In the future, Hitchcock makes several more films. The film "The Man Who Knew Too Much", which was released in 1934, became a well-known work of the director.

The outbreak of World War II did not allow Hitchcock to devote time to directing in Britain, as he went to Hollywood. The master in Beverly Hills settled down, having come to work to the famous producer David Selznik. Their cooperation cannot be called cloudless, as Selznik, although he provided funding for the filming process and positive media coverage, intervened in Hitchcock’s work. However, Rebecca, Alfred Hitchcock's first Hollywood film, was voted Best of the Year and won an Oscar.

Alfred Hitchcock in Hollywood

In 1948, Hitchcock's first film in color appeared. The tape came out under the name "Rope." Viewers and critics noted the director’s addiction to attracting "cold" blondes to the shooting, among which were the legendary actresses Marlene Dietrich, Grace Kelly, Kim Novak and Vera Miles.

The fifties of the twentieth century, when the director is at the zenith of popularity, are recognized as the peak of the film career In 1953, the movie "I Confess" appeared, and in April 1955 he accepted US citizenship. During this period, the paintings “Window to the Courtyard” and “Dizziness” appeared, which were included in the golden fund of the classics of world cinema. Soon, Hitchcock presented the sensational thrillers “Psycho” and “Birds”, as well as the novel “Man from the South”.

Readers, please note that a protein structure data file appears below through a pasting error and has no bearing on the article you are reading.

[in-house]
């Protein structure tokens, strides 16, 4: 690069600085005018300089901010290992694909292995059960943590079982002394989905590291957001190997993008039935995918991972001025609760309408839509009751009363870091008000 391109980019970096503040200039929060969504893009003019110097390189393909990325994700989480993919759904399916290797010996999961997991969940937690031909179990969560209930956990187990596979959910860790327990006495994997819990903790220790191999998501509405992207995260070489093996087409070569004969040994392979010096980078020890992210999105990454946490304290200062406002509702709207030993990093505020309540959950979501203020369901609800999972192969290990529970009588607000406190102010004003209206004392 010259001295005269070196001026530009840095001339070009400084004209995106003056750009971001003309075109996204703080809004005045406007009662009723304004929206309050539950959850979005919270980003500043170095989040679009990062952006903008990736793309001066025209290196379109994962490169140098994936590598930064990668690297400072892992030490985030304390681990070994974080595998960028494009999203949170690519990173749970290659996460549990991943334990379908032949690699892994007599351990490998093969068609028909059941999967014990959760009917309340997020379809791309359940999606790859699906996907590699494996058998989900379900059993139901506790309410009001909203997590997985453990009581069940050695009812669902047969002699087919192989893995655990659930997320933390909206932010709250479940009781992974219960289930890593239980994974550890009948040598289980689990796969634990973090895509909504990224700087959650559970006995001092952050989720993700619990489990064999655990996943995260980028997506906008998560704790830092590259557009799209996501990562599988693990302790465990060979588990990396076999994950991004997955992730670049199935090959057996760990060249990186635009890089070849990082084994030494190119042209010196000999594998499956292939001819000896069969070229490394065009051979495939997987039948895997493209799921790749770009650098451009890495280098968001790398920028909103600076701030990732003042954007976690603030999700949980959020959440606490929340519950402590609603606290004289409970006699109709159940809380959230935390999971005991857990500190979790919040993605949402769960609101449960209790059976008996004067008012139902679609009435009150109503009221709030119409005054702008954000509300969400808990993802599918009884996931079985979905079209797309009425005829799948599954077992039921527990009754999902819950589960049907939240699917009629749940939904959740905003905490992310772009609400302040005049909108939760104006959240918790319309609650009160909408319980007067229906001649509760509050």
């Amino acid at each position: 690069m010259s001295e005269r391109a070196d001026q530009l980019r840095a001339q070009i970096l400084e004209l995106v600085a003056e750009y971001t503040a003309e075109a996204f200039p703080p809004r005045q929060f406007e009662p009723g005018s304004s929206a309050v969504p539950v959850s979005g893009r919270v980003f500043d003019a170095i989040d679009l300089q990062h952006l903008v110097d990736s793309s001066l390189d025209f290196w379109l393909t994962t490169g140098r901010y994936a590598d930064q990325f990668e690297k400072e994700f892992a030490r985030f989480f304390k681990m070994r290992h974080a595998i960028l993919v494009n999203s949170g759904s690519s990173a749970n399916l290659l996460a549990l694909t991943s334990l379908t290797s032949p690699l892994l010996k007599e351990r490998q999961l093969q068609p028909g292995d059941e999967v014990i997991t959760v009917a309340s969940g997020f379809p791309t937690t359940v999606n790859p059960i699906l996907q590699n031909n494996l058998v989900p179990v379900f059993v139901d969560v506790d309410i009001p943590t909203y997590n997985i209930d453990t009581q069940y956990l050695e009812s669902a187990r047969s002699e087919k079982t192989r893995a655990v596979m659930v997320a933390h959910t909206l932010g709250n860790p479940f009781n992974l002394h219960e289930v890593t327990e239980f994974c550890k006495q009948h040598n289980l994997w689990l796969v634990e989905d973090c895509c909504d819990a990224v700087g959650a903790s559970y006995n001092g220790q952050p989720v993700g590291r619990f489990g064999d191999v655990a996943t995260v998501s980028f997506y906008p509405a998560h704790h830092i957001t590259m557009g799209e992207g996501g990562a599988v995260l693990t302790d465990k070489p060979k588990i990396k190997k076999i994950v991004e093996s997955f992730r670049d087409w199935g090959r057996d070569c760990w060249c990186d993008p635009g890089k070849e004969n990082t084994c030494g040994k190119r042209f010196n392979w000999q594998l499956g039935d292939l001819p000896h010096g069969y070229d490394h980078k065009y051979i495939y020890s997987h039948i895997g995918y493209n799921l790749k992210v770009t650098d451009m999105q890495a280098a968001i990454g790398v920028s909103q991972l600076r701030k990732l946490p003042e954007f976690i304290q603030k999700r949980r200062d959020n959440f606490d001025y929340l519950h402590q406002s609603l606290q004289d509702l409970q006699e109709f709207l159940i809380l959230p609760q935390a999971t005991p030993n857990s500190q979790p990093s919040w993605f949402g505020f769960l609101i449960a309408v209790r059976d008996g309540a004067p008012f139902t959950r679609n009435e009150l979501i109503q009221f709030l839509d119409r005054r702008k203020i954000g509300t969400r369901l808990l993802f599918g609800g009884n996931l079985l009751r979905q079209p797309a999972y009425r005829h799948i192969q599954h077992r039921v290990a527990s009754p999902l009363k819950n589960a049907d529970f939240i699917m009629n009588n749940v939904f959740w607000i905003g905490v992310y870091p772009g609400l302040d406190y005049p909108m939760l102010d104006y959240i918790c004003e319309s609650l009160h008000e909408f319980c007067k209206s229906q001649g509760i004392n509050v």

Alfred Hitchcock and Janet Lee on the set of the film "Psycho"

Starting with the picture “Marnie”, films by the Hollywood master of thrillers and “horror films” are perceived coolly by both viewers and critics from the USA. But in France, Hitchcock is an idol and a legend. French critics idolize him, the audience stands in long lines to watch new paintings, and the directors Truffaut, Chabrol and De Palma even imitate him.